From The Constitution, Wednesday, December 28, 1864 (volume 28, number 1409)
The latest news from Gen. Thomas places his headquarters at Columbia, Tenn., with Hood crossing Duck River with the remnant of his army. He estimated that he has lost fully 20,000 men since he entered Tennessee, and that his remaining force is not over 20,000 cavalry included. The country around Nashville and Franklin is filled with deserters who are daily coming and delivering themselves up. The roads were bad and pursuit had become very difficult.
The news brought by the Columbia of the capture of the United States gunboat Sonora, is not true in some particulars. There is no gunboat of that name in the navy. We have the Sonoma, but she is attached to the South Atlantic Blockading Squadron, and is probably at this time one of the fleet operating against Savannah, Ga. Naval vessels are not usually captured by one captain and six men. The Sonora is probably either a transport or a private merchant vessel.
Latest accounts from the front, locate Gen. Thomas’ headquarters at Rutherford Hill, eight miles this side of Columbia. Since that time our forces have crossed Duck river and moved to a point south of Columbia.
Our cavalry forces crossed at Hunter’s Ford below Columbia, and dashed into the town, the enemy meanwhile retreating without firing a gun. We captured about fifty stragglers.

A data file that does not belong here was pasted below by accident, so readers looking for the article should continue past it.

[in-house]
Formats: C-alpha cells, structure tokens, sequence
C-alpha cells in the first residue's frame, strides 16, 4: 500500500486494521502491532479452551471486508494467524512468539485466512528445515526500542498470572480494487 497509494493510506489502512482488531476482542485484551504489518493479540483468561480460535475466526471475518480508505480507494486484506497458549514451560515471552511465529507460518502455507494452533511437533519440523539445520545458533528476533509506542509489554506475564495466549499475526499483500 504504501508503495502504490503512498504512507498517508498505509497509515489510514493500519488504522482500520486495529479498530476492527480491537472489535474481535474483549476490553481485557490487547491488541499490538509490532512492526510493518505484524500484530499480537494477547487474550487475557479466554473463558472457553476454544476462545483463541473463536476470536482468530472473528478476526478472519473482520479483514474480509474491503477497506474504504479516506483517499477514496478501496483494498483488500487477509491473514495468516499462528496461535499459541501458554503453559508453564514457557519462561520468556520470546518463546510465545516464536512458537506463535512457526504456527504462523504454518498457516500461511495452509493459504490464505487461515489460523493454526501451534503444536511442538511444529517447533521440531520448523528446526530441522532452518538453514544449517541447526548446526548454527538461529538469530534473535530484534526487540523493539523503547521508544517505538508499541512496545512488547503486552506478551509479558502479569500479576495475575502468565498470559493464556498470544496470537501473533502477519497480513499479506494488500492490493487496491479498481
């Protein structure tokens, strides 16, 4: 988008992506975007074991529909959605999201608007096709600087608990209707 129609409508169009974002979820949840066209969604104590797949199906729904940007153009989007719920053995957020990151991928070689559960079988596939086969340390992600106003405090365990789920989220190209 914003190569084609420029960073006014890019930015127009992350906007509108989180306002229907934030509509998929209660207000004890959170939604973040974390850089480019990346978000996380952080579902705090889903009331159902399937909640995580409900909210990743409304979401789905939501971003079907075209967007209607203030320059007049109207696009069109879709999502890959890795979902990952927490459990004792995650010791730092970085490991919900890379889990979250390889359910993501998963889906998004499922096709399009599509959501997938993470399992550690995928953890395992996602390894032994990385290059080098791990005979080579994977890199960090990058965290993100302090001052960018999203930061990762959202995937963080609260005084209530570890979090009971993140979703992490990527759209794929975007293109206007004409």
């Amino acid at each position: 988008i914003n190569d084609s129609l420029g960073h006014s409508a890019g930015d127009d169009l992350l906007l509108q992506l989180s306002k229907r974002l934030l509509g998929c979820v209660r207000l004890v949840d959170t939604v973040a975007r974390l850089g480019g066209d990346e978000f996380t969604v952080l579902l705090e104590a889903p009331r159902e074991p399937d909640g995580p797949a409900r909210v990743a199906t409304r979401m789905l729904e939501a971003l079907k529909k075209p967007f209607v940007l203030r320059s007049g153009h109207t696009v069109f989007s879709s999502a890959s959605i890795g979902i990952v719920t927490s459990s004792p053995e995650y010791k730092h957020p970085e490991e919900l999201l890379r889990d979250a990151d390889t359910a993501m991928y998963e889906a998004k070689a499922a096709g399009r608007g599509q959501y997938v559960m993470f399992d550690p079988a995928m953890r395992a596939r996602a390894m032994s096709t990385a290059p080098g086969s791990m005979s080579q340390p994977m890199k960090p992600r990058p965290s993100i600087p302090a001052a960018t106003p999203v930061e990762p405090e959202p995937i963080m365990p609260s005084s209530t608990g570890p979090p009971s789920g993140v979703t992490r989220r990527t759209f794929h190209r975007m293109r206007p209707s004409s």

The rebel force at last accounts was at Pulaski. They are probably some distance south of that place to-day. They were closely followed by our cavalry. No particular damage was done to the town of Columbia by the passage through it of the two armies.
At least one-third of Hood’s army were without arms and equipments. Everything which impedes their flight having been thrown away.
Rear Adm’l Porter, under the date of the 15th informs the navy department of the destruction of the blockade runner Petrel which was driven ashore at New Inlet, Cape Fear river. She was then fired upon and sunk and finally totally destroyed by a northeast gale. She had aboard a large cargo of arms and ammunitions of war, all of which was lost.
The Potomac is covered with ice, and the channel is completely closed up, so that navigation is expended, and boats do not attempt either to approach or leave Washington.—The ice at most places is between 2 1/2 and 3 inches thick. Several boats with troops which left yesterday, are ice-bound below Gresboro.
Admiral Porter also reports that within the last fifteen days the fleet has captured or destroyed $5,500,000 worth of the enemy’s property in blockade runners, about two-thirds of which covers captured property.
The navy department to-day received intelligence of the death of Acting Master Chas. Thatcher of Maine, commanding the Gazelle, attached to the Mississippi squadron. He was wounded by guerrillas.
A dispatch has been received by the President from Gen. Sherman. It is dated at Savannah, on Thursday, the 22d inst., and announces his occupation of the city of Savannah and the capture of one hundred and fifty guns, plenty of ammunition and about 25,000 bales of cotton. No other particulars are given.